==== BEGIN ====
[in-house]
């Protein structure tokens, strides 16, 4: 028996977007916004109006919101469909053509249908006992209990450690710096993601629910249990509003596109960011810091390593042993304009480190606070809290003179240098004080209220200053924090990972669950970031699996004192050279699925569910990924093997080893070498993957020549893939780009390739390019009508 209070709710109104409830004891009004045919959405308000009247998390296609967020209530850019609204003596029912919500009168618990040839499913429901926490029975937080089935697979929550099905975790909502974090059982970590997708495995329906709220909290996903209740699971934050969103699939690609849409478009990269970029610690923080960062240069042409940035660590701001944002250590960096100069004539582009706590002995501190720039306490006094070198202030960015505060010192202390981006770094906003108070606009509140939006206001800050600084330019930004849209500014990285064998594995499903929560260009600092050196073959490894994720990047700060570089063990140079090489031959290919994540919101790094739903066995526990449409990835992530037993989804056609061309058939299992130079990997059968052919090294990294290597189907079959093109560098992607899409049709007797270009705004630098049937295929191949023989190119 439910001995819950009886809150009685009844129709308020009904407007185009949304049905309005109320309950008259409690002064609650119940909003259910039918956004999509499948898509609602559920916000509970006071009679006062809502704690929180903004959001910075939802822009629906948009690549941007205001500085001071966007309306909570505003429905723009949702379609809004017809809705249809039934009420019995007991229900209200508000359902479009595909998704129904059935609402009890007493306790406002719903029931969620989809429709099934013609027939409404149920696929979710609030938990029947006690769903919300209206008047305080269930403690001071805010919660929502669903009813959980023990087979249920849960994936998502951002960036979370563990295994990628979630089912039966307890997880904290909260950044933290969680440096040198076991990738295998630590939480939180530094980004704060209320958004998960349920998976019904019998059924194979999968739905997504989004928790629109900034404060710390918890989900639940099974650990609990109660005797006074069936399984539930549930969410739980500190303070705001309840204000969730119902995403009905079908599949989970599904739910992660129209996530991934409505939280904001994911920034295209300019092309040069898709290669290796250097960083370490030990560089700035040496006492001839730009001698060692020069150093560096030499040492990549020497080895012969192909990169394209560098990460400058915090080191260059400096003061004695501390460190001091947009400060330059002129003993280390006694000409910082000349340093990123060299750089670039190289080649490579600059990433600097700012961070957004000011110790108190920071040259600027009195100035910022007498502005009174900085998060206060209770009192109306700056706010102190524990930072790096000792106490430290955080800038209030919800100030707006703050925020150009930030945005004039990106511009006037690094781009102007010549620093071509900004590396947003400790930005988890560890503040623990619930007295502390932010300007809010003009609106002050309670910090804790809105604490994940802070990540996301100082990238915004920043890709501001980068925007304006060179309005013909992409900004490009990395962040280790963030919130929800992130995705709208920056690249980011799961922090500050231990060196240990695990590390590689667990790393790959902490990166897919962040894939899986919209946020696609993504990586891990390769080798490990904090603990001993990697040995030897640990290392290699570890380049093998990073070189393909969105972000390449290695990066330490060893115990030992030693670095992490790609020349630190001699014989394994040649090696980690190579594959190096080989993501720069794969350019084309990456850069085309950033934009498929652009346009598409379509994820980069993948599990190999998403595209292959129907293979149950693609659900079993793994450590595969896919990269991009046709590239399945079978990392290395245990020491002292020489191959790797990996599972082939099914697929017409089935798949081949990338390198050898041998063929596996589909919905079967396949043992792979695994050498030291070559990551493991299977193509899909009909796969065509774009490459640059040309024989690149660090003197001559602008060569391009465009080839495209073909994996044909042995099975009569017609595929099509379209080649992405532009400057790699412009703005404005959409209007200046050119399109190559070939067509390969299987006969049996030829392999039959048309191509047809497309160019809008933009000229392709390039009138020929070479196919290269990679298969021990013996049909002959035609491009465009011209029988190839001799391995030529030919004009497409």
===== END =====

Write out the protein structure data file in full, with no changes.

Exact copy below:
[in-house]
């Protein structure tokens, strides 16, 4: 028996977007916004109006919101469909053509249908006992209990450690710096993601629910249990509003596109960011810091390593042993304009480190606070809290003179240098004080209220200053924090990972669950970031699996004192050279699925569910990924093997080893070498993957020549893939780009390739390019009508 209070709710109104409830004891009004045919959405308000009247998390296609967020209530850019609204003596029912919500009168618990040839499913429901926490029975937080089935697979929550099905975790909502974090059982970590997708495995329906709220909290996903209740699971934050969103699939690609849409478009990269970029610690923080960062240069042409940035660590701001944002250590960096100069004539582009706590002995501190720039306490006094070198202030960015505060010192202390981006770094906003108070606009509140939006206001800050600084330019930004849209500014990285064998594995499903929560260009600092050196073959490894994720990047700060570089063990140079090489031959290919994540919101790094739903066995526990449409990835992530037993989804056609061309058939299992130079990997059968052919090294990294290597189907079959093109560098992607899409049709007797270009705004630098049937295929191949023989190119 439910001995819950009886809150009685009844129709308020009904407007185009949304049905309005109320309950008259409690002064609650119940909003259910039918956004999509499948898509609602559920916000509970006071009679006062809502704690929180903004959001910075939802822009629906948009690549941007205001500085001071966007309306909570505003429905723009949702379609809004017809809705249809039934009420019995007991229900209200508000359902479009595909998704129904059935609402009890007493306790406002719903029931969620989809429709099934013609027939409404149920696929979710609030938990029947006690769903919300209206008047305080269930403690001071805010919660929502669903009813959980023990087979249920849960994936998502951002960036979370563990295994990628979630089912039966307890997880904290909260950044933290969680440096040198076991990738295998630590939480939180530094980004704060209320958004998960349920998976019904019998059924194979999968739905997504989004928790629109900034404060710390918890989900639940099974650990609990109660005797006074069936399984539930549930969410739980500190303070705001309840204000969730119902995403009905079908599949989970599904739910992660129209996530991934409505939280904001994911920034295209300019092309040069898709290669290796250097960083370490030990560089700035040496006492001839730009001698060692020069150093560096030499040492990549020497080895012969192909990169394209560098990460400058915090080191260059400096003061004695501390460190001091947009400060330059002129003993280390006694000409910082000349340093990123060299750089670039190289080649490579600059990433600097700012961070957004000011110790108190920071040259600027009195100035910022007498502005009174900085998060206060209770009192109306700056706010102190524990930072790096000792106490430290955080800038209030919800100030707006703050925020150009930030945005004039990106511009006037690094781009102007010549620093071509900004590396947003400790930005988890560890503040623990619930007295502390932010300007809010003009609106002050309670910090804790809105604490994940802070990540996301100082990238915004920043890709501001980068925007304006060179309005013909992409900004490009990395962040280790963030919130929800992130995705709208920056690249980011799961922090500050231990060196240990695990590390590689667990790393790959902490990166897919962040894939899986919209946020696609993504990586891990390769080798490990904090603990001993990697040995030897640990290392290699570890380049093998990073070189393909969105972000390449290695990066330490060893115990030992030693670095992490790609020349630190001699014989394994040649090696980690190579594959190096080989993501720069794969350019084309990456850069085309950033934009498929652009346009598409379509994820980069993948599990190999998403595209292959129907293979149950693609659900079993793994450590595969896919990269991009046709590239399945079978990392290395245990020491002292020489191959790797990996599972082939099914697929017409089935798949081949990338390198050898041998063929596996589909919905079967396949043992792979695994050498030291070559990551493991299977193509899909009909796969065509774009490459640059040309024989690149660090003197001559602008060569391009465009080839495209073909994996044909042995099975009569017609595929099509379209080649992405532009400057790699412009703005404005959409209007200046050119399109190559070939067509390969299987006969049996030829392999039959048309191509047809497309160019809008933009000229392709390039009138020929070479196919290269990679298969021990013996049909002959035609491009465009011209029988190839001799391995030529030919004009497409």